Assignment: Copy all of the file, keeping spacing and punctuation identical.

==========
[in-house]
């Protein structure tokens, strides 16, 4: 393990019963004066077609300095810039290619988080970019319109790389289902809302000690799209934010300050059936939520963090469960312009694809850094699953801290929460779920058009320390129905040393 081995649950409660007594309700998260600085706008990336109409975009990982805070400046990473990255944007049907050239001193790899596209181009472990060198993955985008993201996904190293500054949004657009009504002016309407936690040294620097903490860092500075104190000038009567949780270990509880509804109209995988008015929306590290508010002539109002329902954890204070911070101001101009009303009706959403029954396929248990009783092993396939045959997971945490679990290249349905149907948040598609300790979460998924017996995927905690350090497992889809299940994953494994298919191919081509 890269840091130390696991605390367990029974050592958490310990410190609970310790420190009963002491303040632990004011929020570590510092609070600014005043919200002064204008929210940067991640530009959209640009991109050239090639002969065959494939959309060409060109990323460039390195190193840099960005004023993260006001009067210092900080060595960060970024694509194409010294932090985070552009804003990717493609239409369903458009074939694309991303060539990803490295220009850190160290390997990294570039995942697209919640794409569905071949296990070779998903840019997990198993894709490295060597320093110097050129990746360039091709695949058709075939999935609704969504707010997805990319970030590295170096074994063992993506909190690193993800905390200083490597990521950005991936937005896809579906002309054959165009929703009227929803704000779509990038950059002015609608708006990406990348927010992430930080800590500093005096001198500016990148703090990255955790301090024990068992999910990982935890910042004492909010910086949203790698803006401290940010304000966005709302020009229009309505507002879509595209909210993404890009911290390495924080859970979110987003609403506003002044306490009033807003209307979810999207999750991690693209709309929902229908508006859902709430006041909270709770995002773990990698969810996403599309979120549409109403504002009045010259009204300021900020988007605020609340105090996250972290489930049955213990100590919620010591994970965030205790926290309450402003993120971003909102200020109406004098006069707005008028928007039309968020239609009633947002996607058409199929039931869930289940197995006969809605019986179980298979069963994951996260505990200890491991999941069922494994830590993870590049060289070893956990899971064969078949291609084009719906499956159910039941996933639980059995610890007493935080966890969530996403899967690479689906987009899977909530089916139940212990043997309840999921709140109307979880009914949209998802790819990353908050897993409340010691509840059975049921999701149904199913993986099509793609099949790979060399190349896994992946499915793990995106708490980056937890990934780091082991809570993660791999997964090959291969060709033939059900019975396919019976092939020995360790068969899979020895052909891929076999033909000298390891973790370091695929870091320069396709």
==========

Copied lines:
[in-house]
């Protein structure tokens, strides 16, 4: 393990019963004066077609300095810039290619988080970019319109790389289902809302000690799209934010300050059936939520963090469960312009694809850094699953801290929460779920058009320390129905040393 081995649950409660007594309700998260600085706008990336109409975009990982805070400046990473990255944007049907050239001193790899596209181009472990060198993955985008993201996904190293500054949004657009009504002016309407936690040294620097903490860092500075104190000038009567949780270990509880509804109209995988008015929306590290508010002539109002329902954890204070911070101001101009009303009706959403029954396929248990009783092993396939045959997971945490679990290249349905149907948040598609300790979460998924017996995927905690350090497992889809299940994953494994298919191919081509 890269840091130390696991605390367990029974050592958490310990410190609970310790420190009963002491303040632990004011929020570590510092609070600014005043919200002064204008929210940067991640530009959209640009991109050239090639002969065959494939959309060409060109990323460039390195190193840099960005004023993260006001009067210092900080060595960060970024694509194409010294932090985070552009804003990717493609239409369903458009074939694309991303060539990803490295220009850190160290390997990294570039995942697209919640794409569905071949296990070779998903840019997990198993894709490295060597320093110097050129990746360039091709695949058709075939999935609704969504707010997805990319970030590295170096074994063992993506909190690193993800905390200083490597990521950005991936937005896809579906002309054959165009929703009227929803704000779509990038950059002015609608708006990406990348927010992430930080800590500093005096001198500016990148703090990255955790301090024990068992999910990982935890910042004492909010910086949203790698803006401290940010304000966005709302020009229009309505507002879509595209909210993404890009911290390495924080859970979110987003609403506003002044306490009033807003209307979810999207999750991690693209709309929902229908508006859902709430006041909270709770995002773990990698969810996403599309979120549409109403504002009045010259009204300021900020988007605020609340105090996250972290489930049955213990100590919620010591994970965030205790926290309450402003993120971003909102200020109406004098006069707005008028928007039309968020239609009633947002996607058409199929039931869930289940197995006969809605019986179980298979069963994951996260505990200890491991999941069922494994830590993870590049060289070893956990899971064969078949291609084009719906499956159910039941996933639980059995610890007493935080966890969530996403899967690479689906987009899977909530089916139940212990043997309840999921709140109307979880009914949209998802790819990353908050897993409340010691509840059975049921999701149904199913993986099509793609099949790979060399190349896994992946499915793990995106708490980056937890990934780091082991809570993660791999997964090959291969060709033939059900019975396919019976092939020995360790068969899979020895052909891929076999033909000298390891973790370091695929870091320069396709």